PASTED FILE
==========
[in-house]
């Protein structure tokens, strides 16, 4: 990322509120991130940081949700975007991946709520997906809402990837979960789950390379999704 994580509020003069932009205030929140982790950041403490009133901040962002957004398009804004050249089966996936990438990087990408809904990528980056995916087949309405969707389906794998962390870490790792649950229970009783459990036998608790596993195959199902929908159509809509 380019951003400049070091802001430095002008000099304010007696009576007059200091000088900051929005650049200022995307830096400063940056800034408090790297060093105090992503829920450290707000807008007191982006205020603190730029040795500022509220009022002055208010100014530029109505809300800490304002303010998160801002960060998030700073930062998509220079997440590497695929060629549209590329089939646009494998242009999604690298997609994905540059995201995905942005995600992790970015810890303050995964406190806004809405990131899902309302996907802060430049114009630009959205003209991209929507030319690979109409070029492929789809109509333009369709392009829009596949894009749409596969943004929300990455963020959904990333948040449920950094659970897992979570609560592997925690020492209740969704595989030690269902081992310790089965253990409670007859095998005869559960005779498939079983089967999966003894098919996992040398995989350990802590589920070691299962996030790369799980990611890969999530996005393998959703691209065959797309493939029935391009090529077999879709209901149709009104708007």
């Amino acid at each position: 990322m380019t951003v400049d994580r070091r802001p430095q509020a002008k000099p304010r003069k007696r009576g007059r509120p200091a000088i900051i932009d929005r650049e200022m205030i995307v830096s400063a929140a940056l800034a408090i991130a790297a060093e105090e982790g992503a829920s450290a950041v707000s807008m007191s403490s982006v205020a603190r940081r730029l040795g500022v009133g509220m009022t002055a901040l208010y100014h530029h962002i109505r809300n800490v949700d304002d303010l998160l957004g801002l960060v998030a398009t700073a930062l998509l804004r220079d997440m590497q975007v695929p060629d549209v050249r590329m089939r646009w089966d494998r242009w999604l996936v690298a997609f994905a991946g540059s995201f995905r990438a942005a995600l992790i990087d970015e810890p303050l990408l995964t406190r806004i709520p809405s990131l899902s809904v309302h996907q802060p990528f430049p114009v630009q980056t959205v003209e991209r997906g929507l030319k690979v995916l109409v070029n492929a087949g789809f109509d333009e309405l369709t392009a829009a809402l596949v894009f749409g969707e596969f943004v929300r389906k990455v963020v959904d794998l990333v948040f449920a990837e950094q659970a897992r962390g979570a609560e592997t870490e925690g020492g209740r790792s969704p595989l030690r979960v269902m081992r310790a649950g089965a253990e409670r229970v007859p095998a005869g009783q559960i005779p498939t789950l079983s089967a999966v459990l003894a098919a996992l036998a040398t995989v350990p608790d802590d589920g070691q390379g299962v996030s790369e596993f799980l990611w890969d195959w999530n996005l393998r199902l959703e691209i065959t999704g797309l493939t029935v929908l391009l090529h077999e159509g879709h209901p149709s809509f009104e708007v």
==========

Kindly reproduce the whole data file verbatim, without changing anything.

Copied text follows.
[in-house]
């Protein structure tokens, strides 16, 4: 990322509120991130940081949700975007991946709520997906809402990837979960789950390379999704 994580509020003069932009205030929140982790950041403490009133901040962002957004398009804004050249089966996936990438990087990408809904990528980056995916087949309405969707389906794998962390870490790792649950229970009783459990036998608790596993195959199902929908159509809509 380019951003400049070091802001430095002008000099304010007696009576007059200091000088900051929005650049200022995307830096400063940056800034408090790297060093105090992503829920450290707000807008007191982006205020603190730029040795500022509220009022002055208010100014530029109505809300800490304002303010998160801002960060998030700073930062998509220079997440590497695929060629549209590329089939646009494998242009999604690298997609994905540059995201995905942005995600992790970015810890303050995964406190806004809405990131899902309302996907802060430049114009630009959205003209991209929507030319690979109409070029492929789809109509333009369709392009829009596949894009749409596969943004929300990455963020959904990333948040449920950094659970897992979570609560592997925690020492209740969704595989030690269902081992310790089965253990409670007859095998005869559960005779498939079983089967999966003894098919996992040398995989350990802590589920070691299962996030790369799980990611890969999530996005393998959703691209065959797309493939029935391009090529077999879709209901149709009104708007």
């Amino acid at each position: 990322m380019t951003v400049d994580r070091r802001p430095q509020a002008k000099p304010r003069k007696r009576g007059r509120p200091a000088i900051i932009d929005r650049e200022m205030i995307v830096s400063a929140a940056l800034a408090i991130a790297a060093e105090e982790g992503a829920s450290a950041v707000s807008m007191s403490s982006v205020a603190r940081r730029l040795g500022v009133g509220m009022t002055a901040l208010y100014h530029h962002i109505r809300n800490v949700d304002d303010l998160l957004g801002l960060v998030a398009t700073a930062l998509l804004r220079d997440m590497q975007v695929p060629d549209v050249r590329m089939r646009w089966d494998r242009w999604l996936v690298a997609f994905a991946g540059s995201f995905r990438a942005a995600l992790i990087d970015e810890p303050l990408l995964t406190r806004i709520p809405s990131l899902s809904v309302h996907q802060p990528f430049p114009v630009q980056t959205v003209e991209r997906g929507l030319k690979v995916l109409v070029n492929a087949g789809f109509d333009e309405l369709t392009a829009a809402l596949v894009f749409g969707e596969f943004v929300r389906k990455v963020v959904d794998l990333v948040f449920a990837e950094q659970a897992r962390g979570a609560e592997t870490e925690g020492g209740r790792s969704p595989l030690r979960v269902m081992r310790a649950g089965a253990e409670r229970v007859p095998a005869g009783q559960i005779p498939t789950l079983s089967a999966v459990l003894a098919a996992l036998a040398t995989v350990p608790d802590d589920g070691q390379g299962v996030s790369e596993f799980l990611w890969d195959w999530n996005l393998r199902l959703e691209i065959t999704g797309l493939t029935v929908l391009l090529h077999e159509g879709h209901p149709s809509f009104e708007v």